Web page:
ADDIS ABABA, Ethiopia, June 9, 2022—Doctors Without Borders/Médecins Sans Frontières (MSF) is witnessing a deadly and escalating nutritional crisis in Ethiopia’s Afar region, requiring a major humanitarian response. Hundreds of thousands of people have fled conflict in Afar and are now facing drought, hunger, and an extreme lack of access to health care, along with the host communities.
“What scares us most at this point is that we are only beginning to see the very tip of the iceberg, and already it is overwhelming,” said Raphael Veicht, MSF emergency coordinator in Addis Ababa. “In Dupti Hospital, which is the only functional referral hospital in all of Afar Region, we are seeing children arrive after incredibly long and difficult journeys, and far too many are dying within 48 hours because they are too sick and too malnourished to have a fighting chance at survival.”
Since April, MSF has been increasing its support to Dupti Hospital, which serves a population of more than 1.1 million people, including hundreds of thousands of displaced people. This year, the number of severely malnourished children admitted to the facility has already exceeded the same period last year by a factor of three or four. Patient mortality rates are staggeringly high, exceeding 20 percent in some weeks. Thirty-five children have died in the last eight weeks alone, more than two thirds of whom died within 48 hours of admission.
“Clearly, many people in Afar cannot access the very minimum levels of health care, food, and water necessary to sustain human life,” said Veicht. “To even begin to get control of this, a major increase in humanitarian assistance is urgently needed for displaced people and vulnerable host communities, with food security, primary health care, nutrition, and water as key points of focus.”
Only 20 percent of health facilities in the Afar region are reportedly functioning, as many are damaged, destroyed, abandoned or without resources. At Dupti Hospital, more than 80 percent of malnourished children admitted for care have had no previous health care. Patients tell MSF they struggle to access basic needs, leading to increased levels of malnutrition and life-threatening illnesses.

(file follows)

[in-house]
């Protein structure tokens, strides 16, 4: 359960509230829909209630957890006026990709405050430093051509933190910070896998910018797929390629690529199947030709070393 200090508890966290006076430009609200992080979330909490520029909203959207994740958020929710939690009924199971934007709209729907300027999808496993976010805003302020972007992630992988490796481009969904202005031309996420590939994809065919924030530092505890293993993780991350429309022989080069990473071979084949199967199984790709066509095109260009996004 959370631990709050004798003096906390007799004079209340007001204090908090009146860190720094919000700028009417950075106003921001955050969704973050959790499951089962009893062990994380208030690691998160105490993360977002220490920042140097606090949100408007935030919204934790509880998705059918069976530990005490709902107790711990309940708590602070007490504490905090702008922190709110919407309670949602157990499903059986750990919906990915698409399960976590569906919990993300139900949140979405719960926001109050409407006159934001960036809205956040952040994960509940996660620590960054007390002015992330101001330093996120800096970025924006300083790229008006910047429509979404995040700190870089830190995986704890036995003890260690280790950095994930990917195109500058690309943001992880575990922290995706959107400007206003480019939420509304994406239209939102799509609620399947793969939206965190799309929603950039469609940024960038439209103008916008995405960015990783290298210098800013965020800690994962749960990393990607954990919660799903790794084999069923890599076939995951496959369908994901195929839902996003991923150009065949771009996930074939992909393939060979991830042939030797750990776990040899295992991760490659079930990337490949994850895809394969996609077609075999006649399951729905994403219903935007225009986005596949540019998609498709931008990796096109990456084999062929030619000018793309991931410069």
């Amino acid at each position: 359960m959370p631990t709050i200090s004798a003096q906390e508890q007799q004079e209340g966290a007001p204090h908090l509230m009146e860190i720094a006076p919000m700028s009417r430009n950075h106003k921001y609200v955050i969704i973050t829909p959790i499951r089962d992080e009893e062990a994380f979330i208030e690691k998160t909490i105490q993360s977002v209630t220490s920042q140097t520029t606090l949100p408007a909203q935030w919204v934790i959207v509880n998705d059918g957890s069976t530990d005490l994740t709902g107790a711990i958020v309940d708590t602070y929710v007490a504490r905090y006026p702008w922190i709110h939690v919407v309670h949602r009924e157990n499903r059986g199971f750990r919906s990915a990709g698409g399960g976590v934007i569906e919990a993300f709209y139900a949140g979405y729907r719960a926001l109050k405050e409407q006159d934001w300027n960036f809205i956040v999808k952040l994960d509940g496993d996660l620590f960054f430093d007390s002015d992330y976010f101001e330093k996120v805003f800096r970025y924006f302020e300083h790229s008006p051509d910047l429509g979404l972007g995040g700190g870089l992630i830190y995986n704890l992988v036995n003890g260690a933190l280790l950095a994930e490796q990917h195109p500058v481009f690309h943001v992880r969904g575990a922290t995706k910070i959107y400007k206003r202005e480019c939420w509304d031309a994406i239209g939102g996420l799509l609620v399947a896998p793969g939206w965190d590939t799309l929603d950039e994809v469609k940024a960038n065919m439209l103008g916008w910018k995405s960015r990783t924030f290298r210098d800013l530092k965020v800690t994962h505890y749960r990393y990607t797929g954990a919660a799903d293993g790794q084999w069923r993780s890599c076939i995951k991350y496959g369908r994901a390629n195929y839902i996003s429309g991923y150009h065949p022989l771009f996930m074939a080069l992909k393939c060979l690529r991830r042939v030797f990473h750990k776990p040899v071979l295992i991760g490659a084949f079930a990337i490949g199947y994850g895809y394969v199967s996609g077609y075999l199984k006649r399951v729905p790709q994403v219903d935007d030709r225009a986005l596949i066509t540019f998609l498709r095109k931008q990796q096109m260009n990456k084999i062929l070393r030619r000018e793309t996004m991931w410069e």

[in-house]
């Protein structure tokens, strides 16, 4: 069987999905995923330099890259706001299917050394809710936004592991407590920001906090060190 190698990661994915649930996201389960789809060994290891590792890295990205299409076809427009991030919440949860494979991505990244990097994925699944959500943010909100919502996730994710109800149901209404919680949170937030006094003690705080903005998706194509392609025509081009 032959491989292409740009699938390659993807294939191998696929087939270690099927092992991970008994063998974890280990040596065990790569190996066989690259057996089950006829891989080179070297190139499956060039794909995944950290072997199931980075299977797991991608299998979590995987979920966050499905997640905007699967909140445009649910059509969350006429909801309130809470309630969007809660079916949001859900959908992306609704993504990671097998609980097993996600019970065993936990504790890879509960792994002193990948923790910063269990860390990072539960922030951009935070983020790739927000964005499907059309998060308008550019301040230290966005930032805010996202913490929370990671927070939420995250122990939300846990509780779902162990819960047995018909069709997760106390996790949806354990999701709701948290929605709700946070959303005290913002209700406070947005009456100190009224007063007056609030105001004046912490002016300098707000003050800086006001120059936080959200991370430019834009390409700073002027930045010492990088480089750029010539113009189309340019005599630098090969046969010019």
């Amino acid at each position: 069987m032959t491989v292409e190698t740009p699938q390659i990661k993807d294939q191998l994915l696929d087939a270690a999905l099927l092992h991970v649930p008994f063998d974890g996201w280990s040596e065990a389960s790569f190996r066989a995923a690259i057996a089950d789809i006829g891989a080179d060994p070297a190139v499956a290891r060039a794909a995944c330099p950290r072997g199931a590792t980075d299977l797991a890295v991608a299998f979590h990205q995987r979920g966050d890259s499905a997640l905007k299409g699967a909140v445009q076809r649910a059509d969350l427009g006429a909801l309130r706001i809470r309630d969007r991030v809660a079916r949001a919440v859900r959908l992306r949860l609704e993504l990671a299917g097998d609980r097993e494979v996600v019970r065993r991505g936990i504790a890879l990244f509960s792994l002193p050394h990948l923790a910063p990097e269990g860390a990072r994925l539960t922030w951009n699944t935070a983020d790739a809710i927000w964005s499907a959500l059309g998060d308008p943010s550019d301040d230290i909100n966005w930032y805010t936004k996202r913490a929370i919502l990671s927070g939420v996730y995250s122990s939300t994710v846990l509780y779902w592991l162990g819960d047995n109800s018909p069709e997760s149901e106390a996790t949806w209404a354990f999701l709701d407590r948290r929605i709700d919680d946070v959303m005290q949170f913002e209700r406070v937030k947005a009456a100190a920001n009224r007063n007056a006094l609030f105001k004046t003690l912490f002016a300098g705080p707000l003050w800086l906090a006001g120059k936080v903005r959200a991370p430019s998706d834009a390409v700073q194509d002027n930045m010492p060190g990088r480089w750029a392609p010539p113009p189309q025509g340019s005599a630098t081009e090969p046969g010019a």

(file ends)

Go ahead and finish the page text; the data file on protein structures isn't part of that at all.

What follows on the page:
Asiya Salih Mohammed, who brought her one-year-old daughter to Dupti Hospital, said that many people from her community died in the conflict and that she was forced to travel by foot for over a month in search of safety. Now, she has arrived in a displaced persons site which lacks even the most basic provisions.
“The site where we are staying is extremely harsh and uninhabitable,” she said. “There is not enough food to eat, there is no drinking water, the house in which we are staying has no roof, so we have no shade and we’re exposed to the sun.”
The impact of such conditions is apparent among the patients in Dupti Hospital, where nearly two-thirds of malnourished children requiring hospitalization come from displaced families. After MSF started its support for the 14-bed in-patient therapeutic feeding center in Dupti Hospital in April, the ward was quickly overwhelmed with two or more patients per bed. Teams opened 14 additional beds in temporary structures, but these are also fully occupied, and medical staff struggle to provide the level of care children need in this overcrowded facility. Recently, even the regular pediatric ward has become overwhelmed, with the number of patients exceeding beds by a factor of two or more.
“In two days alone, we saw 41 children admitted to the pediatric ward with severe stomach infections because people are forced to drink from muddy puddles,” said Veicht.
MSF has recently agreed with the Ethiopian Ministry of Health to increase the hospital’s pediatric, in-patient feeding, and emergency department capacity, rapidly construct new buildings and improve water supplies and sanitation. In parallel, MSF plans to open five out-patient feeding programs in areas where they are critically needed, but a much larger humanitarian response is urgently required to avert a larger crisis.
Communities elsewhere in Ethiopia and the wider region warn of catastrophic drought, which is killing off livestock and other necessities for survival, while water, food, and access to health care are often out of reach. In Wardher, in Ethiopia's Somali region, rains have finally started, but people are still experiencing compounded challenges of food and water insecurity linked to an extended period of drought. MSF recently completed a measles vaccination campaign reaching more than 7,000 children in 50 different locations and has implemented medical surveillance to quickly react to emergency medical needs.